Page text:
For the modern-era business to succeed, design has to be built in from the ground up. It’s a tall order for designers, who now—more than ever—need to nourish their inner CEO. Graphic designers Jessica Karle Heltzel and Tim Hoover set out to anthologize exactly how today’s designers can navigate startup and business culture. The consensus? A textbook understanding of the designer’s role might stifle good work. By embracing the unknown—boardrooms, the language of the Internet, or even tawdry television—along with the principles of graphic or industrial design, designers can create the pathbreaking products with the potential to define an era.
In Kern and Burn: Conversations with Designer Entrepreneurs, they’ve cataloged stories, reflections, and lessons-learned from the creative minds shaping the business landscape. Here, we’ve collected words and some tough love from nine of those designers.
“Learn how to code a web application, learn how to print a design you’re designing for print, and not be limited to renderings and mock-ups. By learning ‘how to build’ a few things happen: You learn what it takes to build things, and can therefore better empathize with and appreciate those who are expert builders. You extend the potential influence of design. You can kick-start a building process, learn about the challenges your design decisions impose on the building process, and otherwise iterate on design throughout the building process.”
—Randy J. Hunt, Creative Director at Etsy
“The day that I started sitting in on meetings with the CEO and talked about things such as conversion metrics and the lifetime of a customer as it relates to our product, it definitely changed the way I think about what I was working on and how I solve certain problems.”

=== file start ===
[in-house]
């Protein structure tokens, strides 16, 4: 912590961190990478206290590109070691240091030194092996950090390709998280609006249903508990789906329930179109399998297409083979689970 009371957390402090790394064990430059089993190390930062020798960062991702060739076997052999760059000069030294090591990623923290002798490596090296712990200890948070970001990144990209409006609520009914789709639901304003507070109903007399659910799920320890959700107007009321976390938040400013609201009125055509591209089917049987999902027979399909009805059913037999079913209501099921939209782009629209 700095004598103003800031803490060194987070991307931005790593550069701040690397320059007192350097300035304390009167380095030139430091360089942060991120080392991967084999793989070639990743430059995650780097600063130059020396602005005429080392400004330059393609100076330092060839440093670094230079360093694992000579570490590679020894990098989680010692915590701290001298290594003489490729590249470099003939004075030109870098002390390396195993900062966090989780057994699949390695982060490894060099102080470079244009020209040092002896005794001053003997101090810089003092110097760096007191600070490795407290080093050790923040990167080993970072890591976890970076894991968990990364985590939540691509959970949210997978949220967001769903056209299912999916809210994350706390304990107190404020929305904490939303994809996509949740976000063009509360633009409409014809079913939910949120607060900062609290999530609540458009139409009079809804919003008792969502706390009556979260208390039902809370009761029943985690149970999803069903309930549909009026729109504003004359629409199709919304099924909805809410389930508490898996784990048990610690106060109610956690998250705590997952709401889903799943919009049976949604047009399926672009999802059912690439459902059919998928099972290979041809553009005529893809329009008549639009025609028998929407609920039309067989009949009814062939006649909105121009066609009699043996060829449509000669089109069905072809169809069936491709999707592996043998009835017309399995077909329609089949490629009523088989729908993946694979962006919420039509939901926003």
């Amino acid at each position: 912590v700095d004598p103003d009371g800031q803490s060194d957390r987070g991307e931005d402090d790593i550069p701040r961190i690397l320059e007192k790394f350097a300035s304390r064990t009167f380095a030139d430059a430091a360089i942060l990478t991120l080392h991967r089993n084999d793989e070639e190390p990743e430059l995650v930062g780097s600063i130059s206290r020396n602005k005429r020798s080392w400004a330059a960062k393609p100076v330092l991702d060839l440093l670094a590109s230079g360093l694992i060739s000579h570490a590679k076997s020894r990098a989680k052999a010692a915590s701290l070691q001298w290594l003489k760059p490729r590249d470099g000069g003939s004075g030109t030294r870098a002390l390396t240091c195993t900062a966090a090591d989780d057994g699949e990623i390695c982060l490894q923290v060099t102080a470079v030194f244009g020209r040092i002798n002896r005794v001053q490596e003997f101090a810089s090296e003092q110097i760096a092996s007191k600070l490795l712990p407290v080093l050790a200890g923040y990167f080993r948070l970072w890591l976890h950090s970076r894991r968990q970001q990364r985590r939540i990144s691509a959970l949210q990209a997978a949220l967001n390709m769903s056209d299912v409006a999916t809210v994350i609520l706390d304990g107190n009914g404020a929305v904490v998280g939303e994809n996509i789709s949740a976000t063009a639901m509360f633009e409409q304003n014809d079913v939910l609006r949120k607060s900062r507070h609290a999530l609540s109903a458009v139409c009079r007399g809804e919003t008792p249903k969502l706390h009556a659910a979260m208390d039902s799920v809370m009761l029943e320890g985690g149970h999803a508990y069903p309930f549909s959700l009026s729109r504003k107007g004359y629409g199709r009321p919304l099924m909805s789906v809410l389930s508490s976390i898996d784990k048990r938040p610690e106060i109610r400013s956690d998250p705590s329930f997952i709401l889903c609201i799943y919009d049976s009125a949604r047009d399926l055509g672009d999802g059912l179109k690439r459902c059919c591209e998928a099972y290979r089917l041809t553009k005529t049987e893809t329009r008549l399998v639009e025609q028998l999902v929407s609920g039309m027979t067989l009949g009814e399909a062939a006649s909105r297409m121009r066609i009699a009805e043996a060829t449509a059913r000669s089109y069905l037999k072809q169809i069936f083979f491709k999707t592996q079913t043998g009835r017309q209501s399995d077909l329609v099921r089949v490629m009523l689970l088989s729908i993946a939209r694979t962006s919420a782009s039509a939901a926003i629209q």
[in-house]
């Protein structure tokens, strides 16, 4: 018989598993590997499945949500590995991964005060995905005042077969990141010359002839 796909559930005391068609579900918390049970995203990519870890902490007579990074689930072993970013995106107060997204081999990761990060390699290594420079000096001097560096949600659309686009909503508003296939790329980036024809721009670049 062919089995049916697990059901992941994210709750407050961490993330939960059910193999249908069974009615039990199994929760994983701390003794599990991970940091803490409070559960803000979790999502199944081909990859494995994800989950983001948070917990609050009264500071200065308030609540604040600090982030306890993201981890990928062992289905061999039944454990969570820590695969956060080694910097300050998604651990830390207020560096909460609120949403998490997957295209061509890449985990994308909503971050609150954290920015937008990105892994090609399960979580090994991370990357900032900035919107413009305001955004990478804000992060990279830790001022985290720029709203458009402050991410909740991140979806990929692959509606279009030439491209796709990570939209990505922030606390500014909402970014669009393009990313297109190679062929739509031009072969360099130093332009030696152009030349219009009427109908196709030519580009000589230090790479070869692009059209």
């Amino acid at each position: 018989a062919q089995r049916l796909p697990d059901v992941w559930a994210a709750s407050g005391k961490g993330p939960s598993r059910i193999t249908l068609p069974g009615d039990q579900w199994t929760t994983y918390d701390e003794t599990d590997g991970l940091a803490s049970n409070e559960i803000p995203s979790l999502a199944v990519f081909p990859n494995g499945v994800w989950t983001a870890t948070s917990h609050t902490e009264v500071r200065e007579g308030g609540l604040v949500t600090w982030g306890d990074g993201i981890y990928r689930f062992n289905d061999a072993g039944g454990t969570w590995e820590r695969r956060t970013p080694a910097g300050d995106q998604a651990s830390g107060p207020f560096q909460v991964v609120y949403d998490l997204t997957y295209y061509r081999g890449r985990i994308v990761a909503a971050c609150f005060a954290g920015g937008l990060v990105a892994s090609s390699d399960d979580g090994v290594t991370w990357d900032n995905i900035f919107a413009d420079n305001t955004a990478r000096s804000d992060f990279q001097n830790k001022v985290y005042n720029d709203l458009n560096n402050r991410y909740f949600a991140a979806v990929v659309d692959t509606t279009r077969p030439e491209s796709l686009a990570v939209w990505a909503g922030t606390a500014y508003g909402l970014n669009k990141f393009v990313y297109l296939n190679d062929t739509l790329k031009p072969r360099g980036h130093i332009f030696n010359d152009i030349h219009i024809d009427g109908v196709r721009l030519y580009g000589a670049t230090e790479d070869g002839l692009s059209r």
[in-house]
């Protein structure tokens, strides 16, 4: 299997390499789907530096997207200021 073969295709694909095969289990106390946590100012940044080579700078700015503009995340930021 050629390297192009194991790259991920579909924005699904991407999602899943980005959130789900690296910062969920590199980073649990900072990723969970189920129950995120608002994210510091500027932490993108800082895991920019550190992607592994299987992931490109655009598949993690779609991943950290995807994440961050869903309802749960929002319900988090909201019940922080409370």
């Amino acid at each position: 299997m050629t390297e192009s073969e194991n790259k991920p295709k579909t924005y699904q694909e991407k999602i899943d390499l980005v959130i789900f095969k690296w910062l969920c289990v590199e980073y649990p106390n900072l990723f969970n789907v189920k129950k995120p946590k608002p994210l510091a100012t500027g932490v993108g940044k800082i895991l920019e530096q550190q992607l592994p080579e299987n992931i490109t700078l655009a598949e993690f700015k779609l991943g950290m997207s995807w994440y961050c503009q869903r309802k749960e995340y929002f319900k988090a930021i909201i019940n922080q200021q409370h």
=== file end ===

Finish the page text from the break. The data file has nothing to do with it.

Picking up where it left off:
—Josh Brewer, designer at Twitter
“We’ve definitely crossed over a threshold in the startup world, where it’s an assumption that it’s a good idea to pay attention to design from the very beginning. But there’s still a big gap in understanding what that means and how to find designers who can contribute in a meaningful way to the early stage of product design. We have a responsibility as designers to step up to the plate here. We’re invited to the table now—we need to bring something to it.”
—Wilson Miner, designer at Facebook
“If you want to be the best UX designer in the world, then concentrate on that. Don’t let your ego and your thirst for experience distract you into thinking your opinion needs to be heard at the same level as your cofounder’s on all topic, such as hiring, copywriting, product scheduling, business relationships, etc. Steve Jobs and Mark Zuckerberg are a poison in this regard.”
—Ben Pieratt, cofounder of Svpply
“I worked as an art director at The New York Times, but I always worked on side projects to maintain my sanity. Something I try to instill in the students and young designers whom I meet is this idea of doing a side project. No matter how small, it is always important. I think when you go to the corporation, and when you’re entry level and just starting out, a lot is asked of you, and you can lose yourself and get washed up in it.”